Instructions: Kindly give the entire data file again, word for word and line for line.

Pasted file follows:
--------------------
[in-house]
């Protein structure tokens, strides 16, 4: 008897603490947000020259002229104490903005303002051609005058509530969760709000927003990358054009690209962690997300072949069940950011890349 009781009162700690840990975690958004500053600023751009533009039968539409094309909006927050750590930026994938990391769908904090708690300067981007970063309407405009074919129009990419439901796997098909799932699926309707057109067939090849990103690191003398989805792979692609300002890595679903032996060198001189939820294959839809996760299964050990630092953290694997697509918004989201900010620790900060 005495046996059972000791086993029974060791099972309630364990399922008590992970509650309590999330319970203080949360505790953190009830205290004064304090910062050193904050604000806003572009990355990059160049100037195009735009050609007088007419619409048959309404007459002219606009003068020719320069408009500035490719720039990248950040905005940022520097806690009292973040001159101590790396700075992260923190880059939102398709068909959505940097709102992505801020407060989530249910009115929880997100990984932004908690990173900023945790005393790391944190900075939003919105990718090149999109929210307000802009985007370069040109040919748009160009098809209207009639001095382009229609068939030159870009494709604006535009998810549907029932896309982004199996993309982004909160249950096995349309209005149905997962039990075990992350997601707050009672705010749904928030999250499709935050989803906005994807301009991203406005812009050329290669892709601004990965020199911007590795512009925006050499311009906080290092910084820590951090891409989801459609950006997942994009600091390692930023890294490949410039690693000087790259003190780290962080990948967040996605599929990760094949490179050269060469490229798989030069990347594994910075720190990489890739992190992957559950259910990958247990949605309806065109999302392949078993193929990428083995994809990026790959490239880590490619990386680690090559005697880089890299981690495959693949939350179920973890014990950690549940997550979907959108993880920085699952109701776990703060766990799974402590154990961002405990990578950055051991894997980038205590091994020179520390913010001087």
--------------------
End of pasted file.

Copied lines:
[in-house]
């Protein structure tokens, strides 16, 4: 008897603490947000020259002229104490903005303002051609005058509530969760709000927003990358054009690209962690997300072949069940950011890349 009781009162700690840990975690958004500053600023751009533009039968539409094309909006927050750590930026994938990391769908904090708690300067981007970063309407405009074919129009990419439901796997098909799932699926309707057109067939090849990103690191003398989805792979692609300002890595679903032996060198001189939820294959839809996760299964050990630092953290694997697509918004989201900010620790900060 005495046996059972000791086993029974060791099972309630364990399922008590992970509650309590999330319970203080949360505790953190009830205290004064304090910062050193904050604000806003572009990355990059160049100037195009735009050609007088007419619409048959309404007459002219606009003068020719320069408009500035490719720039990248950040905005940022520097806690009292973040001159101590790396700075992260923190880059939102398709068909959505940097709102992505801020407060989530249910009115929880997100990984932004908690990173900023945790005393790391944190900075939003919105990718090149999109929210307000802009985007370069040109040919748009160009098809209207009639001095382009229609068939030159870009494709604006535009998810549907029932896309982004199996993309982004909160249950096995349309209005149905997962039990075990992350997601707050009672705010749904928030999250499709935050989803906005994807301009991203406005812009050329290669892709601004990965020199911007590795512009925006050499311009906080290092910084820590951090891409989801459609950006997942994009600091390692930023890294490949410039690693000087790259003190780290962080990948967040996605599929990760094949490179050269060469490229798989030069990347594994910075720190990489890739992190992957559950259910990958247990949605309806065109999302392949078993193929990428083995994809990026790959490239880590490619990386680690090559005697880089890299981690495959693949939350179920973890014990950690549940997550979907959108993880920085699952109701776990703060766990799974402590154990961002405990990578950055051991894997980038205590091994020179520390913010001087």